But back to Locker. Just when his relative inexperience appears ready to knock him right off the pedestal, those six words continue to resonate. ‘Fight, Tenacity, Courage, Character, Endurance, Willingness'

"He will go out and earn it (the job) and look at it in that light," Willingham said.

And how he goes about that position battle will be by far the most compelling story of spring. It won't even be close.
On the upswing?: While Locker's ascension was the highlight of Thursday's press conference, there was a ton of other news to discuss. This being Willingham's third spring, there seems to be a palpable sense of urgency behind the scenes, as the Huskies embark on arguably the toughest schedule they've seen in many years. The positive is that the games that appear to be their toughest – Ohio State, Boise State, USC, California, Oregon, as well as the Apple Cup – are all to be played within the friendly confines of Husky Stadium.

"We're excited to get after it again," Willingham simply said. "We were close to our goal of getting to a bowl game last year. The goal doesn't change. The time to go is right now. There's no better time than now.

"It's an unbelievable schedule. It doesn't get much better than that, and that's the kind of challenge you love as a player and as a coach."

Hawaii was added in 2007 as a 13th game after the Huskies flirted with the idea of adding the Warriors in 2006. Willingham feels as if the program is moving in the right direction and the game with UH – which will be played December 1st – is the next step. "We keep growing as a football team, and the more we grow the more we can take on," he said. "I thought the time was right for our football team."

Goals for the spring: Willingham laid out three basic goals that the team wants to accomplish during their 15 spring practices. 1) Get through spring healthy; 2) Develop as many players as possible to shore up depth; 3) Develop the system in all three areas – offense, defense and special teams.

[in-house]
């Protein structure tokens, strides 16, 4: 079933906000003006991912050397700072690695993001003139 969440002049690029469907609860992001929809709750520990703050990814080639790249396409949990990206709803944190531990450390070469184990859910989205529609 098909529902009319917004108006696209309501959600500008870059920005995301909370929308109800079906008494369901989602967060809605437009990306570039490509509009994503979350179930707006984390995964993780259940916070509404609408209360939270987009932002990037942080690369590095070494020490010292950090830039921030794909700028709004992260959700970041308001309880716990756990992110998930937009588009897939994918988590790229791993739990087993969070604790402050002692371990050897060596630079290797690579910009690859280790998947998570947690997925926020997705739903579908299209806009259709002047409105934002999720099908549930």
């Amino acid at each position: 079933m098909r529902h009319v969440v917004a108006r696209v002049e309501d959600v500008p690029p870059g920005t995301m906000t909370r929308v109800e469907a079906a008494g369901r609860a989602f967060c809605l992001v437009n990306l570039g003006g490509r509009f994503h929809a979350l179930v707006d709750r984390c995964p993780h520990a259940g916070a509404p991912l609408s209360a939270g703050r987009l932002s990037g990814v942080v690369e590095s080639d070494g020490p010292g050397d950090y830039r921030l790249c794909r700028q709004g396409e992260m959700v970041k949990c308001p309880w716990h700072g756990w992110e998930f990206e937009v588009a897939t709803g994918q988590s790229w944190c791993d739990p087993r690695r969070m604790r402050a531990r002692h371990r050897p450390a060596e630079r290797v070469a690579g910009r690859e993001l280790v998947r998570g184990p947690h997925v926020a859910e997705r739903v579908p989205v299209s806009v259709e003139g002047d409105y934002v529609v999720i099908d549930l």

"We haven't equaled where I thought we would be," he said. "But we can get to be a very, very good football team again. And we're making strides in that direction."

No hibernation in winter: From all indications, the Huskies had a strong off-season working out. Coming out of winter conditioning – which ended Thursday – Willingham singled out receiver D'Andre Goodwin and linebacker Chris Stevens as players that stood out for their efforts. "Being in the program with Trent Greener is starting to pay off and show dividends," he said, while also noting that he was encouraged by the total effort of the team.

Position Battles: Willingham noted that he hopes that there would be spirited battles at all positions this spring, but singled out the secondary, running back, linebacker and both lines as places where depth and inexperience will be tested. "There are a lot of areas that we've got to grow, step up and be very competitive in if we're going to be equal to the challenge that we have next year," he said.

Mixing up the OL: The offensive line is experiencing a bit of an overhaul, at least on paper. Ben Ossai is back as UW's No. 1 left tackle, but his backup – Morgan Rosborough – is being moved inside to battle for the left guard position with oft-injured Jordan White-Frisbee. Rosborough, who came to the UW program just a shade under 400 pounds, is currently listed as tipping the scales at 375, ‘within one biscuit or two biscuits,' quipped Willingham.